In the third year of the same reign, Alexander, bishop of Romedied after holding office ten years. His successor was Xystus.
About the same time Primus, bishop of Alexandria, died in the twelfth year of his episcopateand was succeeded by Justus. The chronology of the bishops of Jerusalem I have nowhere found preserved in writing; for tradition says that they were all short lived. But I have learned this much from writings, that until the siege of the Jewswhich took place under Adrianthere were fifteen bishops in succession there, all of whom are said to have been of Hebrew descent, and to have received the knowledge of Christ in purity, so that they were approved by those who were able to judge of such matters, and were deemed worthy of the episcopate.
For their whole church consisted then of believing Hebrews who continued from the days of the apostles until the siege which took place at this time; in which siege the Jewshaving again rebelled against the Romans, were conquered after severe battles. But since the bishops of the circumcision ceased at this time, it is proper to give here a list of their names from the beginning.
These are the bishops of Jerusalem that lived between the age of the apostles and the time referred to, all of them belonging to the circumcision.
In the twelfth year of the reign of AdrianXystus, having completed the tenth year of his episcopatewas succeeded by Telesphorusthe seventh in succession from the apostles.
In the meantime, after the lapse of a year and some months, Eumenes, the sixth in order, succeeded to the leadership of the Alexandrian church, his predecessor having held office eleven years.
The Last Siege of the Jews under Adrian. As the rebellion of the Jews at this time grew much more serious, Rufus, governor of Judeaafter an auxiliary force had been sent him by the emperor, using their madness as a pretext, proceeded against them without mercy, and destroyed indiscriminately thousands of men and women and children, and in accordance with the laws of war reduced their country to a state of complete subjection.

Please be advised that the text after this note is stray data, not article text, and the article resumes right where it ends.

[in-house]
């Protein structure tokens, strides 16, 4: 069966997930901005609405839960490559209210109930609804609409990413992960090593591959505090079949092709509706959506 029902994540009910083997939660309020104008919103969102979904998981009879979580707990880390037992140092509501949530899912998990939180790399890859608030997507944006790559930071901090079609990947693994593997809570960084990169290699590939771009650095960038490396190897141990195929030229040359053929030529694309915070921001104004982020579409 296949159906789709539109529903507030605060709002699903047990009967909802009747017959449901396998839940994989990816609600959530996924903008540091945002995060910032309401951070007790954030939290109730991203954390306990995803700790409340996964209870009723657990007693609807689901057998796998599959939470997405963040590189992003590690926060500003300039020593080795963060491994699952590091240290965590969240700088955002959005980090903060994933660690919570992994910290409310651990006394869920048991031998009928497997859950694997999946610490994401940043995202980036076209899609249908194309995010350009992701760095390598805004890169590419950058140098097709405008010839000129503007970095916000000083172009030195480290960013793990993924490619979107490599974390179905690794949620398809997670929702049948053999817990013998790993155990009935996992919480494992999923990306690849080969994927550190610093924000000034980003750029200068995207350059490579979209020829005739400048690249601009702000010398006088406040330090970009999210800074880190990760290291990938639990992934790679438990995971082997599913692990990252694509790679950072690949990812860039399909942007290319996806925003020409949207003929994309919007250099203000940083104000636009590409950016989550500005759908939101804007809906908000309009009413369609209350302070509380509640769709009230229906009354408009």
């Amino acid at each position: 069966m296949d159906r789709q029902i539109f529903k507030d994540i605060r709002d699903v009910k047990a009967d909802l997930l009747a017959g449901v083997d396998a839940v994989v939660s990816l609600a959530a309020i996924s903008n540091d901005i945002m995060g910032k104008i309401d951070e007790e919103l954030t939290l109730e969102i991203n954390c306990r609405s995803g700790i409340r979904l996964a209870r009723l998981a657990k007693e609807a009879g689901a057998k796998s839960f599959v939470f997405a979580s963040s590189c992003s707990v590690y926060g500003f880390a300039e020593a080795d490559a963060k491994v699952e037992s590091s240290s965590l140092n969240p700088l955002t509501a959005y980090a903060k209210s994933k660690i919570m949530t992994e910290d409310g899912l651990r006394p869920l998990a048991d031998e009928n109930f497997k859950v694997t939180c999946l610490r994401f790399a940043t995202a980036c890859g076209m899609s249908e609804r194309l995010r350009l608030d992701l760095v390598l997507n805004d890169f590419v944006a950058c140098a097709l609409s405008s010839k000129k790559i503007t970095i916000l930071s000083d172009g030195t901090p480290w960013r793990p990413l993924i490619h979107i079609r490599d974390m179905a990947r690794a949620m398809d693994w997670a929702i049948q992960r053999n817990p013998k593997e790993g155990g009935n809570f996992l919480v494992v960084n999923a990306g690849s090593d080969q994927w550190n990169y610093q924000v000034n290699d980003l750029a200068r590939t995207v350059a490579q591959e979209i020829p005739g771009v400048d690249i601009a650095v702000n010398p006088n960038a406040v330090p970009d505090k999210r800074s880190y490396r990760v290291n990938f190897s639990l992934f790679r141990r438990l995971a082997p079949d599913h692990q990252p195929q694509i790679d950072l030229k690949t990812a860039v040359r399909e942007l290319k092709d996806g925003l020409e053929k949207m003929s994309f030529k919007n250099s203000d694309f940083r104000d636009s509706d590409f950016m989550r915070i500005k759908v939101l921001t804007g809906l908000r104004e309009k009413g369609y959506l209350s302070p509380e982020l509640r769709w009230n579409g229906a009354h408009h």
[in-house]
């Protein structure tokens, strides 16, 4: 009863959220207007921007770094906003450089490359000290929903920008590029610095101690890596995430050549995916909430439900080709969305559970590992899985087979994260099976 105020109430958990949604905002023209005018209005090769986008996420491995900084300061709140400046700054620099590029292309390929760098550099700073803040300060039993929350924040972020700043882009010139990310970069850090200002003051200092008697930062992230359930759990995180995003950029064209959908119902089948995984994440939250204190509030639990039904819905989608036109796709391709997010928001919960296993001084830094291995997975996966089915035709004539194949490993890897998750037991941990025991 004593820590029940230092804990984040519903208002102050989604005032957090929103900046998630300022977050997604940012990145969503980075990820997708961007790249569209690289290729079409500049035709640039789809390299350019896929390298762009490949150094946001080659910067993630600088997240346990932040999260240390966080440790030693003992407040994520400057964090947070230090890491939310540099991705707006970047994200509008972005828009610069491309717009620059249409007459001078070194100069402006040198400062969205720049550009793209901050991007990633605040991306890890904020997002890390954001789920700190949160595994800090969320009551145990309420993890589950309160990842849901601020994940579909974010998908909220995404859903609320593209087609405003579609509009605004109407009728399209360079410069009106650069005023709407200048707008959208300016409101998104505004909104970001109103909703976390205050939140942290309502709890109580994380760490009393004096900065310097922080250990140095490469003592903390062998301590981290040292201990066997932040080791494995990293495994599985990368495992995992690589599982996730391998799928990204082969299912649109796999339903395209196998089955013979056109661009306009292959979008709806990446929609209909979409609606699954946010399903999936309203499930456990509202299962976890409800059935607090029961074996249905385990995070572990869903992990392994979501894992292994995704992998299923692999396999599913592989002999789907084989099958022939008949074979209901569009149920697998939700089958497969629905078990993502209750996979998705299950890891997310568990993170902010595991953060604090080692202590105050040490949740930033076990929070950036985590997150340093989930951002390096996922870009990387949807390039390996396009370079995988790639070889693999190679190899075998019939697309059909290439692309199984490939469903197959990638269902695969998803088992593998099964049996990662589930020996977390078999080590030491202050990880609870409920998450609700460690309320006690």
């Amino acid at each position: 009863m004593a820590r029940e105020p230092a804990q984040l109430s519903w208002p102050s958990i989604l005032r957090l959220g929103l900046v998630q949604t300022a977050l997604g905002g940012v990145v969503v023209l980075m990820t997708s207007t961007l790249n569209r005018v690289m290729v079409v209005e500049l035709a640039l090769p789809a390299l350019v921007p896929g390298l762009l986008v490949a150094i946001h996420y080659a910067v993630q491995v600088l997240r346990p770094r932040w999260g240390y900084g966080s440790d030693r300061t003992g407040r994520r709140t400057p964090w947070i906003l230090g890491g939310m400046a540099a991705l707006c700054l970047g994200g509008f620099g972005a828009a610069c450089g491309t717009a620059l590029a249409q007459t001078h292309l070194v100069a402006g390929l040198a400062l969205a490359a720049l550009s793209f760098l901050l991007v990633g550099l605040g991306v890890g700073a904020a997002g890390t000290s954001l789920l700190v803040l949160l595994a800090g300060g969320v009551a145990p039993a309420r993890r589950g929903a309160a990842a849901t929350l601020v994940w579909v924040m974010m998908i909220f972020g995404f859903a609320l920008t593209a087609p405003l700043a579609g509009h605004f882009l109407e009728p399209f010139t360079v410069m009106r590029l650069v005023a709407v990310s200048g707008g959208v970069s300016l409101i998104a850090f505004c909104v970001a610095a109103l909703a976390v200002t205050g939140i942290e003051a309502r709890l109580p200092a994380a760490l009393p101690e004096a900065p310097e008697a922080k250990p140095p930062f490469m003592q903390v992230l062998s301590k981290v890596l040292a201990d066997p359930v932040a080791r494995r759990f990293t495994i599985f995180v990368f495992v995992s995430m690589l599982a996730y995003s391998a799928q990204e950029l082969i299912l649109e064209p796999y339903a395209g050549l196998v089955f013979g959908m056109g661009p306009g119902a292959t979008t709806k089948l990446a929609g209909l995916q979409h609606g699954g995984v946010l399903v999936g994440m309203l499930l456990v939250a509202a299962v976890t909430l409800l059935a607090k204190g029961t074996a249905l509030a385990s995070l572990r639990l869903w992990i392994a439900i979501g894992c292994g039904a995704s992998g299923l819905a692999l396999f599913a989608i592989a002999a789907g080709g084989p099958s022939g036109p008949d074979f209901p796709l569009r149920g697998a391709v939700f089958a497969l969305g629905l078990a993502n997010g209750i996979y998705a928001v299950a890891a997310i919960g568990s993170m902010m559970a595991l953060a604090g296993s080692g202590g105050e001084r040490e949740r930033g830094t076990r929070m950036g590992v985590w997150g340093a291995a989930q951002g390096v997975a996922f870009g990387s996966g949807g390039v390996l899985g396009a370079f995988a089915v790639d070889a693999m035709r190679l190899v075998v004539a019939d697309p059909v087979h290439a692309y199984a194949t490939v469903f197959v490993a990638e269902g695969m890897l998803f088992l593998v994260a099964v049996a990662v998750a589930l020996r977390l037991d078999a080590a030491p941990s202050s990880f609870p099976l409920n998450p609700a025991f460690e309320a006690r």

The leader of the Jews at this time was a man by the name of Barcocheba which signifies a starwho possessed the character of a robber and a murderer, but nevertheless, relying upon his name, boasted to them, as if they were slaves, that he possessed wonderful powers; and he pretended that he was a star that had come down to them out of heaven to bring them light in the midst of their misfortunes.
The war raged most fiercely in the eighteenth year of Adrianat the city of Bithara, which was a very secure fortress, situated not far from Jerusalem. When the siege had lasted a long time, and the rebels had been driven to the last extremity by hunger and thirst, and the instigator of the rebellion had suffered his just punishment, the whole nation was prohibited from this time on by a decree, and by the commands of Adrianfrom ever going up to the country about Jerusalem.